Anthony Rendon drove in the first run with a sacrifice fly and Juan Soto added an RBI double to get things started. The Nationals also benefited from a pair of defensive misplays: second baseman Kolten Wong dropped a throw on a potential force play and a trio of Cardinals – Wong, right fielder Jose Martinez and first baseman Paul Goldschmidt – allowed a shallow popup off the bat of Victor Robles to drop in between them that allowed another run to score.
That one inning typified the Nationals’ complete dominance in the series … and also the Cardinals’ relative ineptitude. Even thought St. Louis did cut the lead to three, their anemic offense never gave any indication they could fully recover from such a huge early deficit.
FATEFUL 1ST: Cardinals unravel, Nats score 7 in 1st inning
BRONX ZOO: Astros outfielder calls out Yankee fans
Knowing the reward was nearly a week’s worth of rest if his team could complete the sweep, Nationals manager Dave Martinez was aggressive in going to his bullpen in the sixth inning with Corbin showing signs of fatigue.
Martinez pulled Corbin after 94 pitches and turned the game over to hard-throwing right-hander Tanner Rainey for a 1-2-3 sixth inning.
In the seventh he called on left-hander Sean Doolittle, who retired five consecutive batters before allowing a two-out single. So with four outs remaining, Martinez brought out closer Daniel Hudson to extinguish any threat in the eighth and get the final three outs in the ninth.
“Patrick got out of some jams, and then our bullpen.” Nationals manager Dave Martinez said. “I can’t say enough about Rainey, Doo, Huddy, what they did today … but they’ve done that through the whole playoffs.”
Needing a mulligan
The Cardinals’ No. 3 and 4 hitters, Paul Goldschmidt and Marcell Ozuna, both hit .412 with an OPS over 1.300 in the division series. However, it was a completely different story against the Nationals in the NLCS.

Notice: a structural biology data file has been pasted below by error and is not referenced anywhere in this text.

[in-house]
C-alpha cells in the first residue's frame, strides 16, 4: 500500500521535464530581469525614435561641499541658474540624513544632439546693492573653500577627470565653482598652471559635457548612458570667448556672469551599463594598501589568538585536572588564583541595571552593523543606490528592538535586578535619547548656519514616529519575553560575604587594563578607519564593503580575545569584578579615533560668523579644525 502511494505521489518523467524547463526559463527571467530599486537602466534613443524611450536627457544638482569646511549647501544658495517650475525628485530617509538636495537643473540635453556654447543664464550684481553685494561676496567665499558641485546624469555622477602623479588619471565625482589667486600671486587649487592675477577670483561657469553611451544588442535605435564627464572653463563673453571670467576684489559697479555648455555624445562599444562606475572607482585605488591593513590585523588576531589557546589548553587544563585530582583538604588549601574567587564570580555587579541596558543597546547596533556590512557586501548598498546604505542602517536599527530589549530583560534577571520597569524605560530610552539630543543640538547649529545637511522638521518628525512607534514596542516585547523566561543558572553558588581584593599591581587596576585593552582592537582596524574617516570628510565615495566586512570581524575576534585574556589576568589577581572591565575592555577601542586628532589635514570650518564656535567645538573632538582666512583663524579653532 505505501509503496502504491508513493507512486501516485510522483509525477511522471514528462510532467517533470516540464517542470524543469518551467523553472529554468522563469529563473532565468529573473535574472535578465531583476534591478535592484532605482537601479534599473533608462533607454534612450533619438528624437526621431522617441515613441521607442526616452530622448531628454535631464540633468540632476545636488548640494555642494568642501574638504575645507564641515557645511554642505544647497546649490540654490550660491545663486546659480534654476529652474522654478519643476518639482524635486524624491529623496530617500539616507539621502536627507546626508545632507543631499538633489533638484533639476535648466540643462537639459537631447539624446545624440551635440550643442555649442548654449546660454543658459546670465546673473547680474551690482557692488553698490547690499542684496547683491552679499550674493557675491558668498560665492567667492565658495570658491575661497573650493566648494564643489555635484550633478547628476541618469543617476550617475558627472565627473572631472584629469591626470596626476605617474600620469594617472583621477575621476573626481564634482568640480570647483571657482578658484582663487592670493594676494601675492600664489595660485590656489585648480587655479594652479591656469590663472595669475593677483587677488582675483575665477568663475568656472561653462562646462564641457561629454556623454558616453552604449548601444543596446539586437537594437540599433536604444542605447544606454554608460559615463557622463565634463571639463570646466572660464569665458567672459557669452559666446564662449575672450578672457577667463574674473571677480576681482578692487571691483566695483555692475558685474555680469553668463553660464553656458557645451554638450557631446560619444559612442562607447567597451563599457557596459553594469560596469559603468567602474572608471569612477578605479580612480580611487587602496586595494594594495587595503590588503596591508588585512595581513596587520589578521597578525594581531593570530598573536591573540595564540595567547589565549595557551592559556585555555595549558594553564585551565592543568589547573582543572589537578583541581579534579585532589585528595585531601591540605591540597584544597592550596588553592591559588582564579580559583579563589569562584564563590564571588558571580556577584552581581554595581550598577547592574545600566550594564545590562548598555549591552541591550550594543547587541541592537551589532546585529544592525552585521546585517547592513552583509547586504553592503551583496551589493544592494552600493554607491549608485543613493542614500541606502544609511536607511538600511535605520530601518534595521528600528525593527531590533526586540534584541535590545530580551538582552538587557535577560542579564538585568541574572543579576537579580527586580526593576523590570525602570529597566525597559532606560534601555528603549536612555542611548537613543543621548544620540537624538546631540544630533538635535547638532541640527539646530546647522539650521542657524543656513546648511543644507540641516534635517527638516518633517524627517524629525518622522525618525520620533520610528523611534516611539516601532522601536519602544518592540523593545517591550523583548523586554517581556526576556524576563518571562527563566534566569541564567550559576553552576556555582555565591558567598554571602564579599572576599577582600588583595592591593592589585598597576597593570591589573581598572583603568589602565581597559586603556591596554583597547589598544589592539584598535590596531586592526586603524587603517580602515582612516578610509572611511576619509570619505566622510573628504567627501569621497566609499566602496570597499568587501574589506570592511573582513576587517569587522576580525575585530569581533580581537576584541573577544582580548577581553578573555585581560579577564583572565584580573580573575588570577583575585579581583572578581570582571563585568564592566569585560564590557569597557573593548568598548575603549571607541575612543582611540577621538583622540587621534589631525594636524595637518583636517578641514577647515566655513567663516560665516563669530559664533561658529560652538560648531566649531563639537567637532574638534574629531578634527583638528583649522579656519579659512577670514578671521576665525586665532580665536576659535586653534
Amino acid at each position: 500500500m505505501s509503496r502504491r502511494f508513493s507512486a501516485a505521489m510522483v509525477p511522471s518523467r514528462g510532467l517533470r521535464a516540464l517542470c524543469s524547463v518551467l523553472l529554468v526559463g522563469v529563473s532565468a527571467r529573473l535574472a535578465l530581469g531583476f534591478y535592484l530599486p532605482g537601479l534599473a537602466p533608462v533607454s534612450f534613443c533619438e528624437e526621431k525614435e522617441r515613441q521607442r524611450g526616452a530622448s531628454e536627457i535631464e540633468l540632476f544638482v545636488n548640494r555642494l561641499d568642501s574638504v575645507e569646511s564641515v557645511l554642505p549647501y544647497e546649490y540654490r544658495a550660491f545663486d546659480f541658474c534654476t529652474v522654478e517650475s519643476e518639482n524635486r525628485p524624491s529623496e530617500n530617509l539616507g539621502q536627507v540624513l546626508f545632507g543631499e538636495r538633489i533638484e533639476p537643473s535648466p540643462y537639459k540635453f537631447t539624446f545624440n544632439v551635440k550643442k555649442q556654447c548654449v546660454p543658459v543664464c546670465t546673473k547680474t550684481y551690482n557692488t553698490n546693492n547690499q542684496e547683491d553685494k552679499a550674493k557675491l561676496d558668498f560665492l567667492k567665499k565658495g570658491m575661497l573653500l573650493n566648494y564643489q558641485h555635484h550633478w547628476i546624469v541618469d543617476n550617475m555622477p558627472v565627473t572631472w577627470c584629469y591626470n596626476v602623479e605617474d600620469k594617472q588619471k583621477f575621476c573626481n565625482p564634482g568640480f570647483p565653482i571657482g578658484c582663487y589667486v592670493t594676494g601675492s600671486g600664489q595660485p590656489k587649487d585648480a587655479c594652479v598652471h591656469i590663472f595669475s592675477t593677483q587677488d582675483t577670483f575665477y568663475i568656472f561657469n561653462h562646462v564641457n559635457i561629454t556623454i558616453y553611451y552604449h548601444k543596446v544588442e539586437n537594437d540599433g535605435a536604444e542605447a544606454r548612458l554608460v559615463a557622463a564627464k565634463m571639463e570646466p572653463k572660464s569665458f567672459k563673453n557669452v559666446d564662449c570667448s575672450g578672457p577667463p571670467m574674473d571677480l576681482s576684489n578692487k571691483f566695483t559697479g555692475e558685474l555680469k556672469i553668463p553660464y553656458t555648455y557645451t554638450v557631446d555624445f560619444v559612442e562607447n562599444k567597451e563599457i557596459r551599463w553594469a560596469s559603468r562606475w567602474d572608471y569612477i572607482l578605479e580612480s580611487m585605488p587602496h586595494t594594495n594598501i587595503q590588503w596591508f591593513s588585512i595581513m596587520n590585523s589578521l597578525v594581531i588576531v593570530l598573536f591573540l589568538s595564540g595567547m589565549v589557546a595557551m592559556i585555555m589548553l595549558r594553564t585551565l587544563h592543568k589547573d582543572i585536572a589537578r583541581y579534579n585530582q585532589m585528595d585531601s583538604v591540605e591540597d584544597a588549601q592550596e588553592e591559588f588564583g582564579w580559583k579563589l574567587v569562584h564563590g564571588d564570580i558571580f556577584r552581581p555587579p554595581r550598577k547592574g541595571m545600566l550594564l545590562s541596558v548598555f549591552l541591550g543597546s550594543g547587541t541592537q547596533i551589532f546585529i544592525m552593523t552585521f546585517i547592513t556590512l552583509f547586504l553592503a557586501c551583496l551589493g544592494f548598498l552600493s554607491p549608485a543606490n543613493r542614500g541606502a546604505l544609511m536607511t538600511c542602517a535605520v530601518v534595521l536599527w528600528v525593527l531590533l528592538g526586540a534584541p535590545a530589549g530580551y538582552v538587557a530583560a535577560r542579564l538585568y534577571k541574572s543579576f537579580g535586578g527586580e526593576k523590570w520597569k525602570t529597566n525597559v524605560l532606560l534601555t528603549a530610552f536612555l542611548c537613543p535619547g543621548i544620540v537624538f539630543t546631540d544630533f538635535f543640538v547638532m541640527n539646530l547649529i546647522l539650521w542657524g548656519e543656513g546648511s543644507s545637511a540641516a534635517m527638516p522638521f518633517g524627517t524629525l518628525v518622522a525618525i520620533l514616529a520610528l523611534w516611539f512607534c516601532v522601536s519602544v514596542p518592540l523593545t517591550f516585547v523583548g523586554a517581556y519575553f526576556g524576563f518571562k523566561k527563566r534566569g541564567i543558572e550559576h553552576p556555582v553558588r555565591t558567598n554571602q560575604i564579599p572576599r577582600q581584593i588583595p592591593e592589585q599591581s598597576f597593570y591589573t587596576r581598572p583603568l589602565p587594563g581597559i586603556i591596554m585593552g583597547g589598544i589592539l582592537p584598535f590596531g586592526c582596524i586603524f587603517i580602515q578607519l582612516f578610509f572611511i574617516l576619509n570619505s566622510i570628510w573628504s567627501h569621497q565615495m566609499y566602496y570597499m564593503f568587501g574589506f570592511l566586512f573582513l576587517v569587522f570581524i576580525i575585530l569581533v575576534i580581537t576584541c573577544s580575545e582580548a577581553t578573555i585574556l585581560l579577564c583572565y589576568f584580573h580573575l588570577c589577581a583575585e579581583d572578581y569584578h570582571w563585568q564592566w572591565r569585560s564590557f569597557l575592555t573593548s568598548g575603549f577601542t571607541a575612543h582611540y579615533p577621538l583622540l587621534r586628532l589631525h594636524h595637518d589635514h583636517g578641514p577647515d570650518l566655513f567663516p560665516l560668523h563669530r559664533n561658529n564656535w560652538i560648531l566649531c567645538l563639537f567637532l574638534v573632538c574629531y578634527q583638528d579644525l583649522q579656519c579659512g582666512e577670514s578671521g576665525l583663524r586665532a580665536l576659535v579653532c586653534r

Goldschmidt struck out four times in Game 3 and each of his first three times up in Game 4. He finished the series with one single and nine strikeouts in 16 at-bats.
Ozuna wasn’t much better. After striking out his first three trips to the plate against Corbin, he singled in the eighth to finish the series 3-for-16.
Combined, they hit a meager .125 with one extra-base hit in four games. With such as devastating lack of production from the heart of the order, the Cardinals never had a lead in the entire series.
State of the Nationals
Following their sweep, the Nationals will have a little extra time to rest before traveling to either Houston or New York for Game 1 of the World Series next Tuesday.
Nats manager Dave Martinez will have the luxury of giving his four starting pitchers – who were so dominant in sweeping the Cardinals – even more rest than they were accustomed to having in the regular season.
Most likely that means Max Scherzer and Stephen Strasburg will start Games 1 and 2 on the road with Patrick Corbin and Anibal Sanchez in some order for Games 3 and 4 as the World Series returns to Washington for the first time since 1933.